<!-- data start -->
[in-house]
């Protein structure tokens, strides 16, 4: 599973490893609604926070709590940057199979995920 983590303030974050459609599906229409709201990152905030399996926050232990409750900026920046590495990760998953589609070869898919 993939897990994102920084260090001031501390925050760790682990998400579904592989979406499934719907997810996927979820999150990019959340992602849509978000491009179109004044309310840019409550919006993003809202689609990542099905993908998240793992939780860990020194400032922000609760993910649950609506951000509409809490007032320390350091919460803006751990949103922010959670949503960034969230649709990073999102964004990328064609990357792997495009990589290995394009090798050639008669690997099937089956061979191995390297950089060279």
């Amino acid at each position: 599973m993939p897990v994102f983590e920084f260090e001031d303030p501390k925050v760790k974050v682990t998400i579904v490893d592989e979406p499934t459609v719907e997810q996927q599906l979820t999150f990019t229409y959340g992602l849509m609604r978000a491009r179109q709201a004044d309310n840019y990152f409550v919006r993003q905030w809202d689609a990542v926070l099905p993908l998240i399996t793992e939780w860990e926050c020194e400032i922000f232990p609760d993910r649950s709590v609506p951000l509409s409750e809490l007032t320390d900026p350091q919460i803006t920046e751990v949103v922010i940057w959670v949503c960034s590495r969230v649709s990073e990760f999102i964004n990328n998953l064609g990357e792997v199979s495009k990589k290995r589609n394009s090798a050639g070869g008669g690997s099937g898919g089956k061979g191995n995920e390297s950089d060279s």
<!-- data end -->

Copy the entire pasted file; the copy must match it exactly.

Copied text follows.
[in-house]
């Protein structure tokens, strides 16, 4: 599973490893609604926070709590940057199979995920 983590303030974050459609599906229409709201990152905030399996926050232990409750900026920046590495990760998953589609070869898919 993939897990994102920084260090001031501390925050760790682990998400579904592989979406499934719907997810996927979820999150990019959340992602849509978000491009179109004044309310840019409550919006993003809202689609990542099905993908998240793992939780860990020194400032922000609760993910649950609506951000509409809490007032320390350091919460803006751990949103922010959670949503960034969230649709990073999102964004990328064609990357792997495009990589290995394009090798050639008669690997099937089956061979191995390297950089060279």
């Amino acid at each position: 599973m993939p897990v994102f983590e920084f260090e001031d303030p501390k925050v760790k974050v682990t998400i579904v490893d592989e979406p499934t459609v719907e997810q996927q599906l979820t999150f990019t229409y959340g992602l849509m609604r978000a491009r179109q709201a004044d309310n840019y990152f409550v919006r993003q905030w809202d689609a990542v926070l099905p993908l998240i399996t793992e939780w860990e926050c020194e400032i922000f232990p609760d993910r649950s709590v609506p951000l509409s409750e809490l007032t320390d900026p350091q919460i803006t920046e751990v949103v922010i940057w959670v949503c960034s590495r969230v649709s990073e990760f999102i964004n990328n998953l064609g990357e792997v199979s495009k990589k290995r589609n394009s090798a050639g070869g008669g690997s099937g898919g089956k061979g191995n995920e390297s950089d060279s």